Wednesday, 22 October 2014

Some Tree Fungi in Hayes

Chicken of the Woods, Laetiporus sulphureus, on felled Oak.  The Knoll, Hayes, on 26 September 2014.
Chicken of the Woods, Laetiporus sulphureus, on felled Oak.  The Knoll, Hayes, on 26 September 2014.
These are a few tree fungi I found in a small local park.  The first one is edible, hence its common name Chicken of the Woods.  Here, it is on a felled oak, but it grows just as easily on living trees.  It's really quite a sight close up:

Chicken of the Woods, Laetiporus sulphureus, on felled Oak.  The Knoll, Hayes, on 26 September 2014.
Chicken of the Woods, Laetiporus sulphureus, on felled Oak.  The Knoll, Hayes, on 26 September 2014.
I have never eaten it, but those who do say it needs to be young and fresh or it gets pretty tough.  Also, it will grow on trees other than oak, and from some - such as Yew - it might be poisonous.  Don't eat anything based on comments in this blog!

Beefsteak Fungus, Fistulina hepatica, on Oak.  The Knoll, Hayes, 26 September 2014.
Beefsteak Fungus, Fistulina hepatica, on Oak.  The Knoll, Hayes, 26 September 2014.
This looks not at all appetising, but is also supposed to be edible.  I cut a slice across it to show the interior.  It is quite soft and spongy, and will grow and die within a few weeks.  This is on a living Oak tree.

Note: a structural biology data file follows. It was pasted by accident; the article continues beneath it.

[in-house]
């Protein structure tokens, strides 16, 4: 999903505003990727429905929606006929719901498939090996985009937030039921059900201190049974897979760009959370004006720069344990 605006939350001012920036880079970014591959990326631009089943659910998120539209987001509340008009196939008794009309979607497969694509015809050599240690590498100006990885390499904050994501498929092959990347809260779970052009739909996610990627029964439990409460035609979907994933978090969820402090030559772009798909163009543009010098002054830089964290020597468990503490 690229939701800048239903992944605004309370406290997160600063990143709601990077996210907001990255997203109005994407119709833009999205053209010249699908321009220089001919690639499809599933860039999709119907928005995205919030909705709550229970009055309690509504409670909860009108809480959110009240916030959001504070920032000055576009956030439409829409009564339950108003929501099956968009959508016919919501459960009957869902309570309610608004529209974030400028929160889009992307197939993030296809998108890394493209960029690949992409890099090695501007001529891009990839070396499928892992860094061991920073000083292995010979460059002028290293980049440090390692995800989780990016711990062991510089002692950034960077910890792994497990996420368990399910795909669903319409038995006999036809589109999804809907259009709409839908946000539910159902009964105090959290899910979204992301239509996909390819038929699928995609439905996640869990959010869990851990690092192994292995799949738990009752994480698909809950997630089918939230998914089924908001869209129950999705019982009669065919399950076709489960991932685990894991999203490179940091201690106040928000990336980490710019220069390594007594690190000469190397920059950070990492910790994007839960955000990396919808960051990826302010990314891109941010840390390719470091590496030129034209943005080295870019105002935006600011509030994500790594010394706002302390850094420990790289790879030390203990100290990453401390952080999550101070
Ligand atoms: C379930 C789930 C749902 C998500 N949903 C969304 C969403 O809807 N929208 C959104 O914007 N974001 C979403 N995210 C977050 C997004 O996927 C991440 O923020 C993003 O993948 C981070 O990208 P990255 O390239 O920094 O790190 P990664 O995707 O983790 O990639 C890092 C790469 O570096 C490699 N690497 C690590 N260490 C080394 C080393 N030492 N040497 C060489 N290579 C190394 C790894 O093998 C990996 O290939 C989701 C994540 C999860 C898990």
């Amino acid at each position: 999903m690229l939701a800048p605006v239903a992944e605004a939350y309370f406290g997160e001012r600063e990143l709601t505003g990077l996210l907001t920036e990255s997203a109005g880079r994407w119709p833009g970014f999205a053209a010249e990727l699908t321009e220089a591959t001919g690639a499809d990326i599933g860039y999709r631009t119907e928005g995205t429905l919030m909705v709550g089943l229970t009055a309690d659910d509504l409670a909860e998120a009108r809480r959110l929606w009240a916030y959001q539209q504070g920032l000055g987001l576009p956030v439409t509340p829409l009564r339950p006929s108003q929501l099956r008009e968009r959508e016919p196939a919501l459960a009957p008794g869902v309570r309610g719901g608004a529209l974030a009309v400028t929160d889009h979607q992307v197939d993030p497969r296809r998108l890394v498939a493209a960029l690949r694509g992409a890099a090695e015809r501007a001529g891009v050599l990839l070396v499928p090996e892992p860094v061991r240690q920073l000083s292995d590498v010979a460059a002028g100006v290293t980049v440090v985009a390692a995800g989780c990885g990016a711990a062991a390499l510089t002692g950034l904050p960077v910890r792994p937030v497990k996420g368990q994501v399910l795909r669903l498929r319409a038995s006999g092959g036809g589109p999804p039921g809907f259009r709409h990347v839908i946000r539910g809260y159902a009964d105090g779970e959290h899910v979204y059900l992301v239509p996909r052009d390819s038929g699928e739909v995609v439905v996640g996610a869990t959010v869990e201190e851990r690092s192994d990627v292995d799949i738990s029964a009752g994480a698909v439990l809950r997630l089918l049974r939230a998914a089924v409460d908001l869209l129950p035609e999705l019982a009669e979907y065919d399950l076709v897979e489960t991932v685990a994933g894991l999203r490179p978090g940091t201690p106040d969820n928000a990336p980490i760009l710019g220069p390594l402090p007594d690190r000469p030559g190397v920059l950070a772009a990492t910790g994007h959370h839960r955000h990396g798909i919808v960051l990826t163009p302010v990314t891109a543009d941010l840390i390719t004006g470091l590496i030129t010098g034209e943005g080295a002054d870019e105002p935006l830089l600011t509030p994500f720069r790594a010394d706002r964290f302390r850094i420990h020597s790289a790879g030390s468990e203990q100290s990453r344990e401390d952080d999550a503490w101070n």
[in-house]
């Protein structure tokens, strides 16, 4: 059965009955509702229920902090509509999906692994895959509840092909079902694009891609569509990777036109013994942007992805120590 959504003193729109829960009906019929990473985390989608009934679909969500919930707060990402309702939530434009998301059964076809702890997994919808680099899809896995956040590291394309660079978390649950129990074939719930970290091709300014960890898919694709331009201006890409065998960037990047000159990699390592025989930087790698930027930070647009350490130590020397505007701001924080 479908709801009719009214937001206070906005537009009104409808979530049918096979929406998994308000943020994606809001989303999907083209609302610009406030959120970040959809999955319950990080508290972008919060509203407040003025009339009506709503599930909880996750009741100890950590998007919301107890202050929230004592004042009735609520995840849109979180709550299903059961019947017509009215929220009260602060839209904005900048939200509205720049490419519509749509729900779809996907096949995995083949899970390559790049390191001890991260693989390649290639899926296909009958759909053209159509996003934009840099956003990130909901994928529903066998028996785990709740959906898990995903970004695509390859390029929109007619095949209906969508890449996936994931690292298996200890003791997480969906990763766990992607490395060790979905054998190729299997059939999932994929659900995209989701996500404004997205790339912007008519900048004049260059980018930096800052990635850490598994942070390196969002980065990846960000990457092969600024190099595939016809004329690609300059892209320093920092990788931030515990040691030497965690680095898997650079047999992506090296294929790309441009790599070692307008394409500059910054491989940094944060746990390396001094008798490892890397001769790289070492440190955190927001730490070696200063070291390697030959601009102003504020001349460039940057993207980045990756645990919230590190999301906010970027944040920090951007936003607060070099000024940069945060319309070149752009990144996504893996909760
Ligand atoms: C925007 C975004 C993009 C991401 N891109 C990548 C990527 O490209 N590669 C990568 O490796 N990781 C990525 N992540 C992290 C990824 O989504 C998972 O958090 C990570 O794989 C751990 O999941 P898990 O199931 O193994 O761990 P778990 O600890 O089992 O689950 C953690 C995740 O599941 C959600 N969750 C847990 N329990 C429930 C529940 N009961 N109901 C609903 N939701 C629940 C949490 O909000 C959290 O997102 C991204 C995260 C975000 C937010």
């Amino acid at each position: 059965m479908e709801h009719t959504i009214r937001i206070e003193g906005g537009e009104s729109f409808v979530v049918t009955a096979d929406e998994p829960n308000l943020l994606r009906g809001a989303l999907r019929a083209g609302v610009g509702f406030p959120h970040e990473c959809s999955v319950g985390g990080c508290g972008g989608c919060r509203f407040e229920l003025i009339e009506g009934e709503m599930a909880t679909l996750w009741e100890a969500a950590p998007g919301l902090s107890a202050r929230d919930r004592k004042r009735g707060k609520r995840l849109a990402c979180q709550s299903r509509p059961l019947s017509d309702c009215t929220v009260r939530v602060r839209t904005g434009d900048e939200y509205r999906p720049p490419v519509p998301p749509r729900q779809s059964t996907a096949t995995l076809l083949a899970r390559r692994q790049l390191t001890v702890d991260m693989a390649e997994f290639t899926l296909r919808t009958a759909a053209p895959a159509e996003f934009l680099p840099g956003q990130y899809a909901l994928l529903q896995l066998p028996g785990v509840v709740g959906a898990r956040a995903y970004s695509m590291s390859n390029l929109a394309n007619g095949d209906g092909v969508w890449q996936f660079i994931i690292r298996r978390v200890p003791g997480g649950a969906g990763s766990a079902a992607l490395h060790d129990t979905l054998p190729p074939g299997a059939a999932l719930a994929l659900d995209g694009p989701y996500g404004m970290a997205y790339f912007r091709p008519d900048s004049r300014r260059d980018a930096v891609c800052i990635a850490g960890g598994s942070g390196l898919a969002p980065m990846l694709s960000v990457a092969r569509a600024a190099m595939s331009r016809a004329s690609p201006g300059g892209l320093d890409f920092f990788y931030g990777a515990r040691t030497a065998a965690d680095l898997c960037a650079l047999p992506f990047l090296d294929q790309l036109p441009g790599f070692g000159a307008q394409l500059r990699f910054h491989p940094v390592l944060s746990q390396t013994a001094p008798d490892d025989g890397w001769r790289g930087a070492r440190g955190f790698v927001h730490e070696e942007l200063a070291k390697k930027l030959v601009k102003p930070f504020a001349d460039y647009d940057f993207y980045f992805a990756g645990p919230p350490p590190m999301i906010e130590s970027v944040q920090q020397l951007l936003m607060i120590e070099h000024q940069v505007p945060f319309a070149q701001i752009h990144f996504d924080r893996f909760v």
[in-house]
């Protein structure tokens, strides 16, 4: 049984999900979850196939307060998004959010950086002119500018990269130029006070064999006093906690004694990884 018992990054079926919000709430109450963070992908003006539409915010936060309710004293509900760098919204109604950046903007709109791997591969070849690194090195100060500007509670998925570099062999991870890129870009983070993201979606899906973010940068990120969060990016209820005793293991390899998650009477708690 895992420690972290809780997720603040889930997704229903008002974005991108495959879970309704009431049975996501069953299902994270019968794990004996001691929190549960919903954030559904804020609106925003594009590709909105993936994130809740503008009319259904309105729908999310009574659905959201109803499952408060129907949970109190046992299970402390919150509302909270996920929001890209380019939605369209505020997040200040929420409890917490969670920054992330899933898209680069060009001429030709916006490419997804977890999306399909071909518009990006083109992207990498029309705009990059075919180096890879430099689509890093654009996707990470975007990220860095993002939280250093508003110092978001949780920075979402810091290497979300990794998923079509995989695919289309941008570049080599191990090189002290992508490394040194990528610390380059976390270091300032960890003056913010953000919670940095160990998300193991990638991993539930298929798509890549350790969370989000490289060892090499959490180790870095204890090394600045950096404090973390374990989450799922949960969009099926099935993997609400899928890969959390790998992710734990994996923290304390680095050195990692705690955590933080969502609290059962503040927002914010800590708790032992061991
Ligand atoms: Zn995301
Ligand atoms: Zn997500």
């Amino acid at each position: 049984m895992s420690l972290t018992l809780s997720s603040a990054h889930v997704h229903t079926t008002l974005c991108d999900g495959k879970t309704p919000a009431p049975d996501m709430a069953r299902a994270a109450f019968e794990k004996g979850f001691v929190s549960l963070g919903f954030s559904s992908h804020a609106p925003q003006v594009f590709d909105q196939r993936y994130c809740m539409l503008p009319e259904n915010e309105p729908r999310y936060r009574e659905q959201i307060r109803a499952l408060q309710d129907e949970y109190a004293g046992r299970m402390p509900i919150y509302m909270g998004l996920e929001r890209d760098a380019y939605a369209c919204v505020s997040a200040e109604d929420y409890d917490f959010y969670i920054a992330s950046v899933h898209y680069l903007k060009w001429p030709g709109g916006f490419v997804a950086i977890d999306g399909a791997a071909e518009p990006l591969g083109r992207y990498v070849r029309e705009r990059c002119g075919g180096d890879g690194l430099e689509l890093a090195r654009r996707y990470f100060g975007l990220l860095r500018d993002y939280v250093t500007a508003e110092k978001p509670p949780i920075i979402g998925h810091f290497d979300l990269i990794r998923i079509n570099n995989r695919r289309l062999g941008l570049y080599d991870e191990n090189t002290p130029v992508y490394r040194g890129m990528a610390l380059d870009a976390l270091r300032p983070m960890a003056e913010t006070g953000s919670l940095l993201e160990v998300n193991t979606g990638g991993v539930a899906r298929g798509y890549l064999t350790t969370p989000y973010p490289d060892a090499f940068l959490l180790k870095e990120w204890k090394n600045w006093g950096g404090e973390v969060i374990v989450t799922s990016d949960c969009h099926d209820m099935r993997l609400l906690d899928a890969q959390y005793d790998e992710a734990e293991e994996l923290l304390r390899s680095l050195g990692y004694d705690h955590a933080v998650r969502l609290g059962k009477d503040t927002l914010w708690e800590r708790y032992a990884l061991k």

Ganoderma species on Horse Chestnut.  The Knoll, Hayes, 26 September 2014.
Ganoderma species on Horse Chestnut.  The Knoll, Hayes, 26 September 2014.
This one is more commonly seen as a bunch of big showy brackets on Beech trees.  It doesn't seem quite so much at home on this Horse-chestnut, but even so, it keeps coming back every year, getting a bit bigger each time, with brackets all the way up the trunk right from the base. 

Ganoderma species on Horse Chestnut.  The Knoll, Hayes, 26 September 2014.
Ganoderma species on Horse Chestnut.  The Knoll, Hayes, 26 September 2014.
Here's a single bracket.  This year's growth is white, and is full of pores from which the brown spores fall.  This is definitely not edible, and in fact is so tough that you need a big, really sharp knife or a saw to take a sample.

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